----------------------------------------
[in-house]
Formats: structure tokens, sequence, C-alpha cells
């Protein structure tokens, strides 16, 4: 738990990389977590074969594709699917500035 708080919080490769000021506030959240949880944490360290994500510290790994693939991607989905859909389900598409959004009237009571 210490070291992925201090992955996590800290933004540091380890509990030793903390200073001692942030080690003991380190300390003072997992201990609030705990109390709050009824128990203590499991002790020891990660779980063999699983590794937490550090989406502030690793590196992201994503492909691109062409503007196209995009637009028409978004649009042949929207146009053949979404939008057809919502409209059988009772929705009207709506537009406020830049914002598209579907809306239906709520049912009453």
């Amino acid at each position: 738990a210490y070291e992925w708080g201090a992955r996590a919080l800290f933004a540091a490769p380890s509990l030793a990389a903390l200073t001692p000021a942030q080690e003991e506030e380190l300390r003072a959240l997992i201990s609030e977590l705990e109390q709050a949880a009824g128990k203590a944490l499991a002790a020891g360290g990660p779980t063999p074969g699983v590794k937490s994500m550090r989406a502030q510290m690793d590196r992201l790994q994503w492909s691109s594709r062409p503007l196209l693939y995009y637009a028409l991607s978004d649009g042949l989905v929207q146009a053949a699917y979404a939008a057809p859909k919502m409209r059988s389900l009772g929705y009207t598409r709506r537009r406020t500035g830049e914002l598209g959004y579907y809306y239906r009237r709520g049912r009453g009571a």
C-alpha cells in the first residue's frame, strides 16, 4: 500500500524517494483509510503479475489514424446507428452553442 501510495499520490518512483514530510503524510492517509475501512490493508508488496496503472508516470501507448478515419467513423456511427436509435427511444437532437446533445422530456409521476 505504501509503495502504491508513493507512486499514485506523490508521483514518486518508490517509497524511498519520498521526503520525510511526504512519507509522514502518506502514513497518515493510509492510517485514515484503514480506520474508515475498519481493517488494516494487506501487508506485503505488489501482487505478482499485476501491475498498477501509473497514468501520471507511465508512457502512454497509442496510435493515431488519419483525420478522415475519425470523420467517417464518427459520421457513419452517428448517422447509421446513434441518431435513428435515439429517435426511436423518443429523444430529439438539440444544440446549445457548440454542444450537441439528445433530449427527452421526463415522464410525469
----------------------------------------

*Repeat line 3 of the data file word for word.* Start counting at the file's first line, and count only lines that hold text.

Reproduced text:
């Protein structure tokens, strides 16, 4: 738990990389977590074969594709699917500035 708080919080490769000021506030959240949880944490360290994500510290790994693939991607989905859909389900598409959004009237009571 210490070291992925201090992955996590800290933004540091380890509990030793903390200073001692942030080690003991380190300390003072997992201990609030705990109390709050009824128990203590499991002790020891990660779980063999699983590794937490550090989406502030690793590196992201994503492909691109062409503007196209995009637009028409978004649009042949929207146009053949979404939008057809919502409209059988009772929705009207709506537009406020830049914002598209579907809306239906709520049912009453």